What happens if a mysterious company becomes the Monsanto of marijuana? That answer comes today on Stateside. And, we hear former Governor James Blanchard explain why he supports Gretchen Whitmer for governor.

street performance
Courtesy of the National Theatre of Ghana

 

The magic of theater is coming to Michigan in a new, unique form. Starting today through Sunday, the University of Michigan Center for World Performance Studies hosts the National Theatre of Ghana

The centerpiece of this residency is a series of open-air performances of the Tennessee Williams one-act play 10 Blocks on the Camino Real. Written in 1948, it’s the story of an American sailor struggling to survive in a poor foreign town.

Stateside 9.12.2017

Sep 12, 2017

Today on Stateside, we hear state House Speaker Tom Leonard, R-DeWitt, break down the House of Representatives' legislative priorities for this session. And, we learn why Howell is considered the KKK capital of Michigan.

Courtesy of Buddy Moorehouse

The scenes of white supremacists marching in Charlottesville, including the Ku Klux Klan, led many to think about these groups in our state.

Michigan Radio listener Zachary Jones from Ypsilanti was ahead of the game. He submitted the following question to our MI Curious team back in June:

Why is Livingston County considered the KKK capital of Michigan?

Courtesy of Encore Michigan

Theater around Michigan this week ranges from a modern French farce to a show about an exotic dancer’s death in Detroit.

To talk about those shows and everything in between, David Kiley of Encore Michigan joined Stateside for today’s rendition of "Theater Talk."

Stateside 9.11.2017

Sep 11, 2017

Today on Stateside, we revisit the day Muhammad Ali went to Ground Zero. And, we learn why one researcher think's Amazon's second headquarters competition is a "red herring."

Drawing of the World Trade Center obtained from Yamasaki & Associates.
Archives of Michigan

Most of us remember where we were 16 years ago today when the twin towers came down in the 9-11 terrorist attacks. The buildings, once a towering representation of New York's financial district, became a massive pile of concrete and twisted metal in less than two hours.

The time has come again for University of Michigan English Professor Anne Curzan to offer her opinion on another round of language disputes.

Every September the editors of the American Heritage Dictionary send a ballot to panel members, asking about usage issues.

Curzan and around 200 others are tasked with voting "yea" or "nay" on the way we've been using words like "cohort" and "hoi polloi."


Nic Morgan holding drink
Lester Graham / Michigan Radio

It’s hard to find. The address is 80 Ottawa Avenue NW in Grand Rapids.

But unless someone has told you about it, you probably would never realize that once you take those concrete steps down from the sidewalk, enter a door into an entryway, turn your back to the pizza place, and enter yet another door, you’ve arrived.

This is SideBar. It’s a tiny 18 seat bar where people who love craft cocktails gather.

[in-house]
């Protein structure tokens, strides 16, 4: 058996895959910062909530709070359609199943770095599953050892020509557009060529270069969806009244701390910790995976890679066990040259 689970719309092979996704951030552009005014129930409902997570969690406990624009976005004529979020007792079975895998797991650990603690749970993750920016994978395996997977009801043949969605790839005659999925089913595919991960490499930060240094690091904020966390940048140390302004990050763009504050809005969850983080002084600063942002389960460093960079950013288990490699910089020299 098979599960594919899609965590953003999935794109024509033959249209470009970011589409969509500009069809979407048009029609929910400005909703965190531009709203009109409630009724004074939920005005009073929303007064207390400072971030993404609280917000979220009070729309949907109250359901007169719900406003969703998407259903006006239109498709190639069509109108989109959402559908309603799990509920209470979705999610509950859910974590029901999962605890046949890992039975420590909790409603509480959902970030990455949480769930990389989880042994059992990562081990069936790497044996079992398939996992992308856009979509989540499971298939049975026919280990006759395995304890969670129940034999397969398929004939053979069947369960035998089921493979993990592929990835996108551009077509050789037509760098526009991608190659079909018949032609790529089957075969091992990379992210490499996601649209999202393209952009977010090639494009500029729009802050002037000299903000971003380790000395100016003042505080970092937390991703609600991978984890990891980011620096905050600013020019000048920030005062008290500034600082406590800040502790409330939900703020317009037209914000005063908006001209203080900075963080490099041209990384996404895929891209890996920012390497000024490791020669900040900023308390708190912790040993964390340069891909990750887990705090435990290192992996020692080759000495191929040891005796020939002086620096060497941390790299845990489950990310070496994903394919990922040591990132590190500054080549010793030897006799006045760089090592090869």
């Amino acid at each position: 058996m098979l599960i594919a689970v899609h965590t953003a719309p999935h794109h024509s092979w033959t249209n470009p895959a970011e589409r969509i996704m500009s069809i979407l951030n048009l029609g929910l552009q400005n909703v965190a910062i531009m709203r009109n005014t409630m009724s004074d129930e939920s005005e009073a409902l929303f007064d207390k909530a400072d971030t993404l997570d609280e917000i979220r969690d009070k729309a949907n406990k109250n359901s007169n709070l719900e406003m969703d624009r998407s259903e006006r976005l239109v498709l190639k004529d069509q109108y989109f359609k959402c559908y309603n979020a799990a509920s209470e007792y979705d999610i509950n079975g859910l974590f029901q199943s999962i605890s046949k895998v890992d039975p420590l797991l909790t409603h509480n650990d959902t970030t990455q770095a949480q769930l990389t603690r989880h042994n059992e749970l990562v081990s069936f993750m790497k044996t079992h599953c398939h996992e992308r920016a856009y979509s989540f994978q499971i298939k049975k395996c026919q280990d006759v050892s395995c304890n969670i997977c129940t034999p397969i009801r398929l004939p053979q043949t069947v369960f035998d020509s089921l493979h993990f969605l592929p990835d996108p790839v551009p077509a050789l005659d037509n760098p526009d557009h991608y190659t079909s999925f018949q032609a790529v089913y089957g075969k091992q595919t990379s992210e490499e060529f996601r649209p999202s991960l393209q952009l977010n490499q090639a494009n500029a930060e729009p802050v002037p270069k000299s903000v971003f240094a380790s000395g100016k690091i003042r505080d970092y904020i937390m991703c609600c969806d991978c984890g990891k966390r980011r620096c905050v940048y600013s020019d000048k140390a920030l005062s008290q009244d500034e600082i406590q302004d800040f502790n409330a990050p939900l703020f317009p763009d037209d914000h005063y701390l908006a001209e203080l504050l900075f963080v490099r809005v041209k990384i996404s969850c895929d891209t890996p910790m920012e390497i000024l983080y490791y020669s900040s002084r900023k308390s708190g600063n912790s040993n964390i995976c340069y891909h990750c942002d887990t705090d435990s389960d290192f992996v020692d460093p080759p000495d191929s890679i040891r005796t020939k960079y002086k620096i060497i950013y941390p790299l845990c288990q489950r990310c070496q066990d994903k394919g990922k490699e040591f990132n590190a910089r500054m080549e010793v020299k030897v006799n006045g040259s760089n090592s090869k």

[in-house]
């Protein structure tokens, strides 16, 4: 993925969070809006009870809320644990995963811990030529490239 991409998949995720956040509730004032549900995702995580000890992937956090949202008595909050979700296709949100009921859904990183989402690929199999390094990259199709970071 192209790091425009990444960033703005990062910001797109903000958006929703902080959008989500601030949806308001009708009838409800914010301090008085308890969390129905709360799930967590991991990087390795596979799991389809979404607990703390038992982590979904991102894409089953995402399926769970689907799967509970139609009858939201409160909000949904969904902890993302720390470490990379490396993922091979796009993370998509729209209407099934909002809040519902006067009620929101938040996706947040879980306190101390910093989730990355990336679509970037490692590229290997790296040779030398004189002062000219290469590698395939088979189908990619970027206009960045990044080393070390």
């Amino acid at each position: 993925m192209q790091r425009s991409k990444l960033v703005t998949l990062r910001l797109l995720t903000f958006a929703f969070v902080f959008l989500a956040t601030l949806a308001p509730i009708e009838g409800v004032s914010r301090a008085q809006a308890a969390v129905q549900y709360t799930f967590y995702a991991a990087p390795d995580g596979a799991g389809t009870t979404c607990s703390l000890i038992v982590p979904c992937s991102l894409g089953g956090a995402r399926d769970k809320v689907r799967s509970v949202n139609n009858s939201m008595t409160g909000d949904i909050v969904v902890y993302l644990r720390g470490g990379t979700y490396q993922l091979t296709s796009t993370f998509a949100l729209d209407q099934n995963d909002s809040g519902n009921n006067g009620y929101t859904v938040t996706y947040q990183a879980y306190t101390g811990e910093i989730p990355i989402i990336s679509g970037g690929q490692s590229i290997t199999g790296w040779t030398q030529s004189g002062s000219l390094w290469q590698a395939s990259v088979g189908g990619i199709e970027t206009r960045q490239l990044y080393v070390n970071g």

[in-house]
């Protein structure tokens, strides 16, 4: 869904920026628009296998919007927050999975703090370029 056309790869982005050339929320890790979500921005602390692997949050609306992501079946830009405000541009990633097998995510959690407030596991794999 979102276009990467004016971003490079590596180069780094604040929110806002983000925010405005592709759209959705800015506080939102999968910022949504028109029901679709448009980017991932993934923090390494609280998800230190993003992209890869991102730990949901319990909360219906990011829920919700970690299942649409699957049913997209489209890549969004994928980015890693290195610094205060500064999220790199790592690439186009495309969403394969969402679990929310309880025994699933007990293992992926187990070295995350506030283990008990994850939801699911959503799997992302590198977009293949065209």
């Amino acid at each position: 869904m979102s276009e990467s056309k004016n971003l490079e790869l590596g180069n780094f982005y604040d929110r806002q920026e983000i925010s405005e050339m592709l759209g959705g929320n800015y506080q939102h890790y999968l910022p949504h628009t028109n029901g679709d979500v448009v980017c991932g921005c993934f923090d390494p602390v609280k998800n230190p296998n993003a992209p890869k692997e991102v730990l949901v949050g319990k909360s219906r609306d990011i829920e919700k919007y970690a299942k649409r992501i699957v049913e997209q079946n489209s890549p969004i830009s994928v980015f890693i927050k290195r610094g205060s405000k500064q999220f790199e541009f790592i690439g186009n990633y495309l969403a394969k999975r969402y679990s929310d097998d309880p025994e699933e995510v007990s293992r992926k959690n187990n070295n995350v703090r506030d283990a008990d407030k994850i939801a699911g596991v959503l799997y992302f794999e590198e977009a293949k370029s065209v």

Stateside 9.7.2017

Sep 7, 2017

Today on Stateside, we hear about a bitter brotherly feud, and how Kellogg's Corn Flakes reimagined American breakfast. And, we learn about Detroit's "Femology," a collaborative space tailored to businesswomen.

Stateside 9.6.2017

Sep 6, 2017

As state lawmakers get back to work, we learn why auto insurance and pension reform top the Lansing agenda on today's Stateside. Also, an emphasis on STEM and skilled trades is all the rage these days--but what about the value of a liberal arts education?

Author Oummu Kabba and her father Brima Kabba
Lindsey Scullen / Michigan Radio

It’s never too early to begin following your passion.

That’s true for ten-year-old Oummu Kabba of Kentwood, one of Michigan’s youngest published authors. Schuler Books of Grand Rapids has published four of her books already.

Seth Thompson/Revue​

 

Each month, Stateside checks in with John Sinkevics, the editor and publisher of Local Spins, a site that covers West Michigan’s music scene. Sinkevics discusses new artists, their backstories and what makes their music great.

Recently, two listeners, including one named Ruth, asked us what's going on with "ruthless." For starters, a ruthless action is one that's clearly without ruth, but can an action also be full of ruth?

The answer is  yes, something can be ruthful, but here's a better question -- have you ever actually used that word?

There's no need to be ruthful if your answer is no. In the Corpus of Contemporary American English, there are over 2,000 instances of "ruthless" and zero instances of "ruthful."

But ruthful wasn't always such a pariah.


picture of kelly church holding cradle board
Lester Graham / Michigan Radio

Soon, the entire park-like area we’re in will echo with the sound of pounding, metal against wood. It’s nearly a ringing or gong-like sound.

But first, Jeff Strand strips the bark from a black ash tree log. Then he takes out a knife and scores the end of it, a sort of pie wedge cut.

“So that the undergrowth rings have relief, so they’ll come up out of it as I’m crushing the growth rings. The ax is for crushing the fibers in between the growth rings and when you do that, they release,” Strand explains.

Stateside 8.31.2017

Aug 31, 2017

Today on Stateside, we learn Michigan has the highest ratio of robots to workers in the country, and what that could mean for the humans in our state. We also learn if the small town of Benzonia is ready for gluten-free buckwheat pancakes, and how rule changes and safer equipment could save football from itself.